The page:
Companies and organisations that initiate early adoption of Iot are more likely to recover quickly from the impact of the pandemic.
Listed below are the key macroeconomic trends impacting the IoT in travel and tourism theme, as identified by GlobalData.
The Covid-19 pandemic has forced businesses to invest more in technology. IoT technology, in particular, helped with tasks that required social distancing, remote working, or contact tracing. In a post-Covid world, many organisations consider digitalisation as their top priority, and they see IoT as one of the enablers. Remote asset access and business process automation will be prominent features in the office and factory of the future. The demand for new IoT applications will be driven in 2021 by telemedicine, smart offices, remote asset monitoring, and location tracking services.
Covid-19 has decimated travel and tourism, one of the main reasons that the sector has
been so slow in its recovery is due to fears over health and safety when traveling, mainly coming from consumers and governments. IoT technology can help to ease traveller concerns regarding wellbeing. Connected applications, for example, can make tourism flows safer throughout a city by providing real-time warnings about crowding.
The US vs. China
The US and China are locked in a battle for tech supremacy in 5G, artificial intelligence (AI), quantum computing, autonomous vehicles, and other next-generation technologies. The ensuing trade war has resulted in tariffs or bans on imports and exports of various goods. It has also impacted technology transfers ranging from semiconductors to industrial robots and machinery, computer storage devices, electrical components, imaging systems, and networking equipment.
The IoT ecosystems of the US and China, which once supported a globalised supply chain, are decoupling. The trade war is impacting many IoT technology leaders, including Amazon, Apple, CISCO, Dell, Google, HPE, Huawei, Hikvision, IBM, Inspur, Intel, Microsoft, and ZTE from a supply chain point of view.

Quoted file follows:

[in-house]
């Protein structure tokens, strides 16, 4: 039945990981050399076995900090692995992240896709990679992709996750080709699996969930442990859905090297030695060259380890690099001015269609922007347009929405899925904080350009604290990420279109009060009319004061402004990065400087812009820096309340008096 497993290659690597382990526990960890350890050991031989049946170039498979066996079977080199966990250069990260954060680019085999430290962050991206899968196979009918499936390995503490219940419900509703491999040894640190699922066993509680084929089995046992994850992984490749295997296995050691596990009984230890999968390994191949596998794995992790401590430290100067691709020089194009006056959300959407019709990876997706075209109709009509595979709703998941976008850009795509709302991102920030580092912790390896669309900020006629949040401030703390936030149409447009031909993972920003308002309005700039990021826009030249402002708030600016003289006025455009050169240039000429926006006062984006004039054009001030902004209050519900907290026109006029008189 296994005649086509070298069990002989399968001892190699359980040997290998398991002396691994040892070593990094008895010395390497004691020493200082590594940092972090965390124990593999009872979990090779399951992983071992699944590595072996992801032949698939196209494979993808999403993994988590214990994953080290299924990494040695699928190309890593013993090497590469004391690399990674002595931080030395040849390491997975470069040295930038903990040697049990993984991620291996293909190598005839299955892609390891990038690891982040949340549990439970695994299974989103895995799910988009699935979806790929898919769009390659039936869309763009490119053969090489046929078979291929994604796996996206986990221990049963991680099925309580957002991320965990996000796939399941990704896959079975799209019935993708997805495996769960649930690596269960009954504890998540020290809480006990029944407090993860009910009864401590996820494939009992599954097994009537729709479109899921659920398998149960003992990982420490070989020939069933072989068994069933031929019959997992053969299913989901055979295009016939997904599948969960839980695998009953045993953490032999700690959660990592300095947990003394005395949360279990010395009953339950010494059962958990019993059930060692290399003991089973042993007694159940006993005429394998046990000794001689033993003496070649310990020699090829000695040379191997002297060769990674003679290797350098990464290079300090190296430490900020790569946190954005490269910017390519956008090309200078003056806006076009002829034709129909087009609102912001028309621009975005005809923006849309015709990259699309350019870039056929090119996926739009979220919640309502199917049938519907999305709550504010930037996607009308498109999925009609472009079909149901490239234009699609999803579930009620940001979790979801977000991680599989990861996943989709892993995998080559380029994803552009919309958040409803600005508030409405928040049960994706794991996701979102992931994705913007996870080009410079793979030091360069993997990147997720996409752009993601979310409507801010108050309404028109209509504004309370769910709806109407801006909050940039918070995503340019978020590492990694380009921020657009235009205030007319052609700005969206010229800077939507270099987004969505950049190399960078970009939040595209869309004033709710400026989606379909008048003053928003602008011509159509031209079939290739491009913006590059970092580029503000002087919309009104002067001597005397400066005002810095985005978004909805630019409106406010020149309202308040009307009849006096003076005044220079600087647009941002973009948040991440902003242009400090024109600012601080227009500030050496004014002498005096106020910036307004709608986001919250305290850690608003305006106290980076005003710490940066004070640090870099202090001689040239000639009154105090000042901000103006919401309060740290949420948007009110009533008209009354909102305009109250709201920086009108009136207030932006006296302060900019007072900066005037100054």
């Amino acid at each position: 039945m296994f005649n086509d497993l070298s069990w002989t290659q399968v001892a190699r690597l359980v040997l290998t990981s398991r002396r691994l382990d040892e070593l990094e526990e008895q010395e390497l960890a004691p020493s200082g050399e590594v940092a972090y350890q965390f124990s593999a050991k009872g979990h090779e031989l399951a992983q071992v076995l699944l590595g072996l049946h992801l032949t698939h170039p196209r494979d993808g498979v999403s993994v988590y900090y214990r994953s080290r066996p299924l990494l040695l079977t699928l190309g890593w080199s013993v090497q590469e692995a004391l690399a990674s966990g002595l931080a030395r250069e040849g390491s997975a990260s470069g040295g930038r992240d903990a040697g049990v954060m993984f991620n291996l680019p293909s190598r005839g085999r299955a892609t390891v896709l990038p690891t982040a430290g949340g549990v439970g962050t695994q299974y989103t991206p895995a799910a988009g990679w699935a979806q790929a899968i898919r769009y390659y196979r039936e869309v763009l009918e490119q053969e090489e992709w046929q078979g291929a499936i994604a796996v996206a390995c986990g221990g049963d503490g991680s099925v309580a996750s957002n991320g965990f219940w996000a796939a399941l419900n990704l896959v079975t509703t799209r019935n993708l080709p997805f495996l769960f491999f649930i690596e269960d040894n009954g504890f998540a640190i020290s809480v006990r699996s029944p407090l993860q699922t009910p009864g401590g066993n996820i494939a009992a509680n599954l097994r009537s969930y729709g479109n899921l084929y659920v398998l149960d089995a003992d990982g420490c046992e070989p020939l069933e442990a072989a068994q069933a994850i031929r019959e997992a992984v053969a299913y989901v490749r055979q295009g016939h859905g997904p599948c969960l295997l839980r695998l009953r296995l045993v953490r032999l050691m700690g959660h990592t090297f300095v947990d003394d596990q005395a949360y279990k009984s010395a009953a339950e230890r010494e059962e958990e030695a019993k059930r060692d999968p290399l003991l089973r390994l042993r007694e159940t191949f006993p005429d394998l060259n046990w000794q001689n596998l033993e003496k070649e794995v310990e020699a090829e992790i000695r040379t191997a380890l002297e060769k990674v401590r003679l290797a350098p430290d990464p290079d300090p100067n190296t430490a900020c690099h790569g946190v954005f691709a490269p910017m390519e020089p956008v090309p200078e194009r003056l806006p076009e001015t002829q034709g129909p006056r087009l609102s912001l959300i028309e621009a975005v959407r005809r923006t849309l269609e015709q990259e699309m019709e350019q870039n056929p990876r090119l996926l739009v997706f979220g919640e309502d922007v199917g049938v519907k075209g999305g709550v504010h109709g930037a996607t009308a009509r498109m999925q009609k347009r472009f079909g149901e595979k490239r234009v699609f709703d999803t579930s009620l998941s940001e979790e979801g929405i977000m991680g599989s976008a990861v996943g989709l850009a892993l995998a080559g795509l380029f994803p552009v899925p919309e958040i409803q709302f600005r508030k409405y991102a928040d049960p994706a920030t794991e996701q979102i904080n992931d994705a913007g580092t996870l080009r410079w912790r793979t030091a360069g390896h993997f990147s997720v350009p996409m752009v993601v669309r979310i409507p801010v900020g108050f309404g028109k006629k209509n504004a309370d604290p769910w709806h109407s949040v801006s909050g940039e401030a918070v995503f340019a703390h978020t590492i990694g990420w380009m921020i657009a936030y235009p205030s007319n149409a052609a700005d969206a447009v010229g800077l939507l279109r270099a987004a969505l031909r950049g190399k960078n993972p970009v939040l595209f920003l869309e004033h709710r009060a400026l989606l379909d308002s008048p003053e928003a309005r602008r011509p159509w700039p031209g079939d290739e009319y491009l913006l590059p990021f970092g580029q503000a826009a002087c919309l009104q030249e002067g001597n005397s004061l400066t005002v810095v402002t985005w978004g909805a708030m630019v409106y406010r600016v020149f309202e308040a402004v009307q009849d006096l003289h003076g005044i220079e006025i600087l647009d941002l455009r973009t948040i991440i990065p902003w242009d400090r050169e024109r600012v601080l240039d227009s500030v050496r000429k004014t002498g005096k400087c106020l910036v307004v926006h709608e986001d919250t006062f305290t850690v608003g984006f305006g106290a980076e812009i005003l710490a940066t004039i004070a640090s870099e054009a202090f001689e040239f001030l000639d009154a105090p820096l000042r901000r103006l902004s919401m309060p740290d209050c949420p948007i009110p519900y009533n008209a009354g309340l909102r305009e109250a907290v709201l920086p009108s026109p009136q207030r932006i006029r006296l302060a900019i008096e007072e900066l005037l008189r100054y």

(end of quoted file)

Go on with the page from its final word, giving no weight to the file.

IoT was the fifth largest theme driving initial public offering (IPO) activity in the technology, media, and telecom (TMT) sector between 01 January 2018 and 31 December 2020, when measured by IPO proceeds raised. The first four were ecommerce, mobile, fintech, and cloud. A total of 35 IPOs where IoT was the primary thematic driver were recorded during the period, and they accounted for 5% of total IPO proceeds globally. China hosted 28 of these deals and the US hosted six deals.
IoT was the seventh-largest theme driving mergers and acquisitions (M&A) activity in the TMT sector in 2020 when measured by transaction value. The first six thematic drivers were connectivity, big data, cloud, fintech, digital media, and gaming.
IoT solutions can address a range of sustainability goals, but the manufacture of connected devices creates its own environmental issues. Firstly, it generates copious amounts of electronic waste. Many technology vendors including Apple, HPE and Samsung Electronics are launching green initiatives towards sustainable e-waste management, but there are growing calls for regulators to bring greater transparency to environmental audits to reduce the levels of greenwashing.
Climate change seems to be the most ubiquitous in tourism within the umbrella term of ‘sustainability’. It is the aspect of sustainability which has the most impact on travellers’ purchasing decisions. IoT will continue to be a valuable component for destinations and companies in their attempts to reduce carbon emissions. Additionally, IoT can create positive social impacts in relation to tourism by addressing the side-effects of overtourism.
IoT is the key technological point for the development of smart cities. City destinations can rapidly improve performance in relation to sustainability by using this technology to gather urban data and improve performance and management. IoT, for example, can reduce overcrowding within cities through the redirection of tourist flows through reactive digital signage. It can reduce annoyance amongst the host community within a destination and create a more harmonious relationship between locals and tourists.
This is an edited extract from the Internet of Things (IoT) in Travel and Tourism – Thematic Research report produced by GlobalData Thematic Research.